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Elizabeth Domangue and Russell Lee Carson

Following the devastation of hurricane Katrina, a university located in the south-eastern United States created a service-learning program. This program was established so that physical education teacher education (PETE) students could provide physical activities to children living in a temporary, government-funded housing community. The purpose of this study was to investigate how the service-learning program shaped preservice teachers’ cultural competency. The participants were 16 PETE students in a curriculum development course. A questionnaire was used to assess changes in the students’ cultural competency. Reflective journals and interviews were qualitative data sources used to identify significant elements of the service-learning program that elicited thoughts about the role of cultural competency in teaching. Findings revealed that there were changes in cultural competency. Triangulation of the data suggested that the service-learning participants identified consistent engagement, exposure to another culture, and an engaged instructor as key contributors to cultural competency within the service-learning program.

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Phillip Ward

and complexity of teaching, and f. Practices that are research based and have the potential to improve student achievement. Core practices are not the competency-based teacher education ( Heath & Nielson, 1974 ) of the 70s or 80s characterized by discrete skill training. Though these competency

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Wesley J. Wilson and K. Andrew R. Richards

in PE ( Curtner-Smith, 2017 ; Curtner-Smith, Hastie, & Kinchin, 2008 ), the structure and function of physical education teacher education (PETE) programs ( Stran & Curtner-Smith, 2009 ), and ongoing socialization in the sociopolitical environments of schools that have historically marginalized the

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Melinda A. Solmon, Kim C. Graber, Amelia Mays Woods, Nancy I. Williams, Thomas J. Templin, Sarah L. Price and Alison Weimer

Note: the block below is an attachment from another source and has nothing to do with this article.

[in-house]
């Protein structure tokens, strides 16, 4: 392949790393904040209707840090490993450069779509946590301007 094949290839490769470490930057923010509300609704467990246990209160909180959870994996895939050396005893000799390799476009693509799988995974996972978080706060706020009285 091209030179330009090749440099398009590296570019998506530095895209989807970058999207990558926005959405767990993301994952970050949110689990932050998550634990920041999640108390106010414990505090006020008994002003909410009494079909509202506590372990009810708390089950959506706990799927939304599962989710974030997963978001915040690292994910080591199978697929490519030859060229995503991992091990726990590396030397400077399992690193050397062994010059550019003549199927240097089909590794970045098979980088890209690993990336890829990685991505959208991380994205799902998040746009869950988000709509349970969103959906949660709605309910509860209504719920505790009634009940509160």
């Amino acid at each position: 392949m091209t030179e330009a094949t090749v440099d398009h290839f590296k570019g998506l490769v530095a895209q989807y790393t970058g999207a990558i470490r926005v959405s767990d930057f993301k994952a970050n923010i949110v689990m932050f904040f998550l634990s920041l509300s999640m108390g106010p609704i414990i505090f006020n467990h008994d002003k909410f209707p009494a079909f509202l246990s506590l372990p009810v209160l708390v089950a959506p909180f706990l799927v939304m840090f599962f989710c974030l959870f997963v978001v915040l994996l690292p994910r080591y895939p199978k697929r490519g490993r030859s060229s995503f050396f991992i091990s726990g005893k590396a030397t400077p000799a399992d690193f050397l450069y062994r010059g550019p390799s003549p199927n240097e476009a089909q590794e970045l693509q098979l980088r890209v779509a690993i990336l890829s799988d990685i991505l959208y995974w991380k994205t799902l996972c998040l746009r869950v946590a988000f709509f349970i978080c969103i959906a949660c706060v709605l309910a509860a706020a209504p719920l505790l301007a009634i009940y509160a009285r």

, we believed it was important to include Physical Education Teacher Education (PETE) programs in this discussion. Most school physical education teachers graduate from an academic unit that, regardless of the name, has a strong affiliation with the mission of the AKA. Historically, many, if not most

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Kim C. Graber, Amelia Mays Woods, Chad M. Killian, K. Andrew R. Richards and Jesse L. Rhoades

Spurred by the publication of A Nation at Risk ( National Commission on Excellence in Education, 1983 ), teacher education programs within the United States experienced considerable scrutiny in the 1980s and 1990s. The concern that American youth were receiving a substandard education, perhaps as

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Ja Youn Kwon, Pamela H. Kulinna, Hans van der Mars, Audrey Amrein-Beardsley and Mirka Koro-Ljungberg

CSPAPs. To do this, Physical Education Teacher Education (PETE) programs will need to prepare future physical education teachers differently. PETE Programs PETE programs play a substantial role in preparing preservice physical education teachers with a strong background in content knowledge, pedagogical

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Fatih Dervent, Phillip Ward, Erhan Devrilmez and Emi Tsuda

that is unknown about the use of instructional tasks. In particular, little is known about how teachers acquire SCK either in physical education teacher education (PETE) programs or in the practice of teaching. There is also little known about how teachers incorporate tasks into their teaching and the

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Brendon P. Hyndman and Stephen Harvey

via university curricula ( Hyndman, 2017a ; McMahon & Dinan Thompson, 2014 ). In the field of teacher education, many preservice teachers (PSTs) require ways to fill large gaps in their professional development and learning (PDL; Hyndman, 2017b ), since they are in an initial phase in their teaching

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Jenn M. Jacobs, K. Andrew R. Richards, Zach Wahl-Alexander and James D. Ressler

Guided by the Society of Health and Physical Educators America ( 2017 ) standards for initial licensure, physical education teacher education (PETE) programs are tasked with preparing preservice teachers (PTs) with the knowledge and skills needed to teach effectively ( Graber, Killian, & Woods

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K. Andrew R. Richards and Kim C. Graber

As illustrated in Chapter 5 ( Ayers & Woods, 2019 ) and Chapter 6 ( Kern, Richards, Ayers, & Killian, 2019 ) of this monograph, physical education teacher education (PETE) faculty members recognize the need to recruit PETE students into their programs. Once that recruitment has taken place, however